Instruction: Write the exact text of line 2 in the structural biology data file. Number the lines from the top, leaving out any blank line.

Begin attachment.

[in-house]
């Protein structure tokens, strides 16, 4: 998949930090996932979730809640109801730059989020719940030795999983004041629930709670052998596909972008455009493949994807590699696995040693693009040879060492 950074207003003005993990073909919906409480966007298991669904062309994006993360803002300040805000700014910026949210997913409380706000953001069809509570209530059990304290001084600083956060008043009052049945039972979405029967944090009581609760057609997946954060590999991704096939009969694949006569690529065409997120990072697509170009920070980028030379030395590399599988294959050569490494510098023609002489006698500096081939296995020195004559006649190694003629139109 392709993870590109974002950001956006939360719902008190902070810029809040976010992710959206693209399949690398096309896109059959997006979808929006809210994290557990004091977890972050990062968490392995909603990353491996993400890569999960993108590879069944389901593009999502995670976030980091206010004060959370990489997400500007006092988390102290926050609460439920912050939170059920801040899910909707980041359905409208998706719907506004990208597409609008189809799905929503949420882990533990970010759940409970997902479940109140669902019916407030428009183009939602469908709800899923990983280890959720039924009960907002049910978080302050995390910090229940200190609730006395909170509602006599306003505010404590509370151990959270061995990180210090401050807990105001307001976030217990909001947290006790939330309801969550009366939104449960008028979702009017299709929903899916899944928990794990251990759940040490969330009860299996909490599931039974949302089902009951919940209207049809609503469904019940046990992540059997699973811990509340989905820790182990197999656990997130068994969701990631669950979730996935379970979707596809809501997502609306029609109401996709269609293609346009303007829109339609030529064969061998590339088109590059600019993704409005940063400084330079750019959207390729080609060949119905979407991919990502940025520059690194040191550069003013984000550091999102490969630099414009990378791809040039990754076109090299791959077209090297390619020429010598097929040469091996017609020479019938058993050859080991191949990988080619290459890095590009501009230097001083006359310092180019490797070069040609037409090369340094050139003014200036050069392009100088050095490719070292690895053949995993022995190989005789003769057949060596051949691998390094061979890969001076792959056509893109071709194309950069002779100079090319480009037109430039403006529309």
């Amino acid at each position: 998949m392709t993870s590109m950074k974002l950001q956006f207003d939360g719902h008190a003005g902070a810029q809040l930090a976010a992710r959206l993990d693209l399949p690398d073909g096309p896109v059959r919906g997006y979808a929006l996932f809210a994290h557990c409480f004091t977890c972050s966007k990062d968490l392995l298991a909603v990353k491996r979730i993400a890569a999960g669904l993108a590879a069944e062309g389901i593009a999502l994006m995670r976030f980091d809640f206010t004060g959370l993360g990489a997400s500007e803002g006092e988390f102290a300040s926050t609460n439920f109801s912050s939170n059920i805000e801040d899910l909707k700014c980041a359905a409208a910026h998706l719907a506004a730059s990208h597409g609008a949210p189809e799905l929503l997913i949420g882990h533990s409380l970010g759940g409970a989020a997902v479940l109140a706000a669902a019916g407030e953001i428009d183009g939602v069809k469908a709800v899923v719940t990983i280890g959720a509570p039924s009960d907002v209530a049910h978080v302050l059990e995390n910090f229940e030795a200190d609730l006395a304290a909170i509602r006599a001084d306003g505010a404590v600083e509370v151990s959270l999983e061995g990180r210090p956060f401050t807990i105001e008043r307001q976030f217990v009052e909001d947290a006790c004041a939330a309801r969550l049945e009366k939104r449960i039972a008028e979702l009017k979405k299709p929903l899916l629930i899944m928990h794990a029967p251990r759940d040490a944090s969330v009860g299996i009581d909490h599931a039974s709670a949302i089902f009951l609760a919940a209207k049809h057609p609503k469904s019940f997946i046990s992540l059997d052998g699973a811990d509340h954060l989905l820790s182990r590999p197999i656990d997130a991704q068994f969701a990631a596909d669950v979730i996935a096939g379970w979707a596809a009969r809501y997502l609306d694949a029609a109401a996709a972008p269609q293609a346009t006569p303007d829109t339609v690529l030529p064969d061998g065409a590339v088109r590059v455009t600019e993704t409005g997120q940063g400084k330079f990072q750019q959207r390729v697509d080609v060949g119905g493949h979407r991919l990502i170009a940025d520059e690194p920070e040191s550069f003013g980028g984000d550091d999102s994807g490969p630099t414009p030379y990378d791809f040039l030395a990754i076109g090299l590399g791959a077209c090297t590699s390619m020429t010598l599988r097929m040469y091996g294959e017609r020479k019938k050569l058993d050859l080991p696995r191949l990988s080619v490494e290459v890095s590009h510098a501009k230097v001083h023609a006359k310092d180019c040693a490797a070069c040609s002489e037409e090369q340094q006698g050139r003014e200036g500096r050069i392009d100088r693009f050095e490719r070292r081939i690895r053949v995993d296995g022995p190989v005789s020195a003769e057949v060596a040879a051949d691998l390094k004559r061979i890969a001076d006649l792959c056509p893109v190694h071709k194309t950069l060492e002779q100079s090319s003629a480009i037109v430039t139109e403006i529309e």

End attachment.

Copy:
């Protein structure tokens, strides 16, 4: 998949930090996932979730809640109801730059989020719940030795999983004041629930709670052998596909972008455009493949994807590699696995040693693009040879060492 950074207003003005993990073909919906409480966007298991669904062309994006993360803002300040805000700014910026949210997913409380706000953001069809509570209530059990304290001084600083956060008043009052049945039972979405029967944090009581609760057609997946954060590999991704096939009969694949006569690529065409997120990072697509170009920070980028030379030395590399599988294959050569490494510098023609002489006698500096081939296995020195004559006649190694003629139109 392709993870590109974002950001956006939360719902008190902070810029809040976010992710959206693209399949690398096309896109059959997006979808929006809210994290557990004091977890972050990062968490392995909603990353491996993400890569999960993108590879069944389901593009999502995670976030980091206010004060959370990489997400500007006092988390102290926050609460439920912050939170059920801040899910909707980041359905409208998706719907506004990208597409609008189809799905929503949420882990533990970010759940409970997902479940109140669902019916407030428009183009939602469908709800899923990983280890959720039924009960907002049910978080302050995390910090229940200190609730006395909170509602006599306003505010404590509370151990959270061995990180210090401050807990105001307001976030217990909001947290006790939330309801969550009366939104449960008028979702009017299709929903899916899944928990794990251990759940040490969330009860299996909490599931039974949302089902009951919940209207049809609503469904019940046990992540059997699973811990509340989905820790182990197999656990997130068994969701990631669950979730996935379970979707596809809501997502609306029609109401996709269609293609346009303007829109339609030529064969061998590339088109590059600019993704409005940063400084330079750019959207390729080609060949119905979407991919990502940025520059690194040191550069003013984000550091999102490969630099414009990378791809040039990754076109090299791959077209090297390619020429010598097929040469091996017609020479019938058993050859080991191949990988080619290459890095590009501009230097001083006359310092180019490797070069040609037409090369340094050139003014200036050069392009100088050095490719070292690895053949995993022995190989005789003769057949060596051949691998390094061979890969001076792959056509893109071709194309950069002779100079090319480009037109430039403006529309």